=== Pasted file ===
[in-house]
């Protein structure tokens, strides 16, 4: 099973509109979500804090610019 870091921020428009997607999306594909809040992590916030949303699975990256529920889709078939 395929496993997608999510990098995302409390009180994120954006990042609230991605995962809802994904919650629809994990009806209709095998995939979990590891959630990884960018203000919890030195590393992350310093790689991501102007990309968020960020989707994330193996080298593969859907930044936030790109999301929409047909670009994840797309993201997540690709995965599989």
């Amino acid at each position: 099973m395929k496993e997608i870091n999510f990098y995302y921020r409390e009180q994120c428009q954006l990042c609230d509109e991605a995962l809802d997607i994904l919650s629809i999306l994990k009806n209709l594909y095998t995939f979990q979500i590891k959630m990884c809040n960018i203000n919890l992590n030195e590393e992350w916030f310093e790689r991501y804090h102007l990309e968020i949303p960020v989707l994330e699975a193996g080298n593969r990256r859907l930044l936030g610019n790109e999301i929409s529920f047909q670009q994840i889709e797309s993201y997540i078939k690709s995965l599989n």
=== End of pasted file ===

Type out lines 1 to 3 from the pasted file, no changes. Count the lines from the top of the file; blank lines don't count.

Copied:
[in-house]
């Protein structure tokens, strides 16, 4: 099973509109979500804090610019 870091921020428009997607999306594909809040992590916030949303699975990256529920889709078939 395929496993997608999510990098995302409390009180994120954006990042609230991605995962809802994904919650629809994990009806209709095998995939979990590891959630990884960018203000919890030195590393992350310093790689991501102007990309968020960020989707994330193996080298593969859907930044936030790109999301929409047909670009994840797309993201997540690709995965599989």
């Amino acid at each position: 099973m395929k496993e997608i870091n999510f990098y995302y921020r409390e009180q994120c428009q954006l990042c609230d509109e991605a995962l809802d997607i994904l919650s629809i999306l994990k009806n209709l594909y095998t995939f979990q979500i590891k959630m990884c809040n960018i203000n919890l992590n030195e590393e992350w916030f310093e790689r991501y804090h102007l990309e968020i949303p960020v989707l994330e699975a193996g080298n593969r990256r859907l930044l936030g610019n790109e999301i929409s529920f047909q670009q994840i889709e797309s993201y997540i078939k690709s995965l599989n």